When we told people where we were planning to base ourselves in the UK, the reaction was almost universal: “Birmingham? Why on earth would anyone want to go there?” After our first few days here, our conclusion is that the city’s biggest problem is its public relations, because it is a attractive and interesting place.
Continue reading Birmingham Central City
We spent most of a day packing our gear, departing Norwich and travelling to Oxford, but we had a couple of hours to wander around the town with our hosts Ros and Peter before heading home to their house. All of this university town is fascinating, but I thought the most interesting stop was the Weston Library, which is part of the Bodleian Library. Continue reading Blenheim Palace Oxford
Today we left Norfolk and visited a beach resort in Essex, mainly because it is somewhere Felicity’s mother used to go for holidays when she was a child. Frinton was just a tiny village until the 1800s when it was developed as an upper-class resort for people who didn’t want to mix with the hoi polloi. Continue reading Frinton-on-Sea
Up in the north-west corner of Norfolk is the town of King’s Lynn, which in the 14th century was Britain’s most important port. Until about 1100 it was known just as Lynn, which some locals still call it today. For the next few hundred years it was called Bishop’s Lynn, then after Henry VIII the official name became King’s Lynn.
Continue reading King’s Lynn
Last Saturday night we were invited to dinner by one of Felicity’s colleagues, and he turned out to be an even more fanatical mountain biker than me. Not only does he have a basement full of bikes, and more in a shed somewhere, but he’s even building himself a new bike in the hallway outside the bathroom! I took the opportunity to inquire about the location of the best single-track in the area. Continue reading Thetford Forest Park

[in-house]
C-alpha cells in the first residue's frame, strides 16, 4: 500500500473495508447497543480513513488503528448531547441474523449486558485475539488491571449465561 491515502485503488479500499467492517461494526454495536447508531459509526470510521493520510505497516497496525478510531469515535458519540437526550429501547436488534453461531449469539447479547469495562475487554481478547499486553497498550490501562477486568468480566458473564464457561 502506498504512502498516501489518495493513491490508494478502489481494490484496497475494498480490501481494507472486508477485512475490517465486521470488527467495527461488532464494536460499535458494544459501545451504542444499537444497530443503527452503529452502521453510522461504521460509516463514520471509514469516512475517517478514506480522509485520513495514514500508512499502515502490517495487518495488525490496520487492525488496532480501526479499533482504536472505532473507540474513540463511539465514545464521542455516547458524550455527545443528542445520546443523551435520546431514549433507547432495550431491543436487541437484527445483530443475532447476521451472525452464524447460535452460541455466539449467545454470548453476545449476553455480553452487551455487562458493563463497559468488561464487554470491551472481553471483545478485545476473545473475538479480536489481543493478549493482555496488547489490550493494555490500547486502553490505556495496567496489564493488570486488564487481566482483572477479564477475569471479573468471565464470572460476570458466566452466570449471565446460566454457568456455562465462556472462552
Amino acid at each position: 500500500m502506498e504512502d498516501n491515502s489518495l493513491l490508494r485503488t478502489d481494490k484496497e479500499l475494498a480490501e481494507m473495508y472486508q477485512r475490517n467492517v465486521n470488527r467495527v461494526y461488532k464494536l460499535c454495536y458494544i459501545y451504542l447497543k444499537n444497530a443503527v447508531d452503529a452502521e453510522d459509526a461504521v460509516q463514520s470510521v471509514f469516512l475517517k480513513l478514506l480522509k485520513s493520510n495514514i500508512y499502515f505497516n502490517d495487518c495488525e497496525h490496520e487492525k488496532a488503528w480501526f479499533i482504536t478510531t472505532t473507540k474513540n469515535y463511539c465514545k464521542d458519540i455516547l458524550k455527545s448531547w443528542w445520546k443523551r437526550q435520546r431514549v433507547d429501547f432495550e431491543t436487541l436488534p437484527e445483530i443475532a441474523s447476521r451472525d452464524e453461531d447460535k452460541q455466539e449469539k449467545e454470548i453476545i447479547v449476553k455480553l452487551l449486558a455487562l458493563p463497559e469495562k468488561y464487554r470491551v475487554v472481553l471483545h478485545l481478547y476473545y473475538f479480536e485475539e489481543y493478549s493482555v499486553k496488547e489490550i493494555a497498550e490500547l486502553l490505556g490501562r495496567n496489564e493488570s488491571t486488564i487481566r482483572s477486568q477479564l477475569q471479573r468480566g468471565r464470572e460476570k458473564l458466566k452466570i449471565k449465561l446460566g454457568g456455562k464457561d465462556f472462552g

It’s been a stinking hot day here in Norfolk today, so we’ve been to the beach. It was hot enough to swim, but finding somewhere to get changed and keep our bags safe seemed a bit complicated, so we gave it a miss and concentrated on sightseeing.
Continue reading Sheringham to Cromer
Just under a hundred kilometers to the west of Norwich is the city of Ely, which we have already passed through on the train a few times on our way elsewhere. As it had been recommended to us as one of the best preserved medieval towns in the area we made a visit today.
Continue reading Ely
When I first learned we were coming to Norwich, the thing I wanted to do most was to kayak on the Norfolk Broads. A bit of research taught us that the best place for small boats is on the rivers, higher up than drunken tourists can drive their huge rented launches.
Continue reading River Bure
Most of the 98km Weavers’ Way from Cromer to Great Yarmouth is for walking only, but bikes are allowed on two sections, one of which runs between North Walsham and Aylsham for 10km. Since Felicity was at the university all day today I hired a bike and caught the train north.
Continue reading North Walsham to Wroxham via Aylsham
Out on the coast just south of Great Yarmouth is the town of Lowestoft, which is where trains travelling over the swing bridge at Reedham end up. I managed to pry Felicity loose from her keyboard late morning and we hurried to the station just in time to catch the midday train.
Continue reading Lowestoft
Although we have already visited Yarmouth on two occasions, we hadn’t explored the town or seen the beach, so we caught the train out to the coast this morning to see this famous “resort”. Sadly, we discovered that it’s heyday was about a century ago, and that the town seems to have gone steadily downhill since then.
Continue reading Great Yarmouth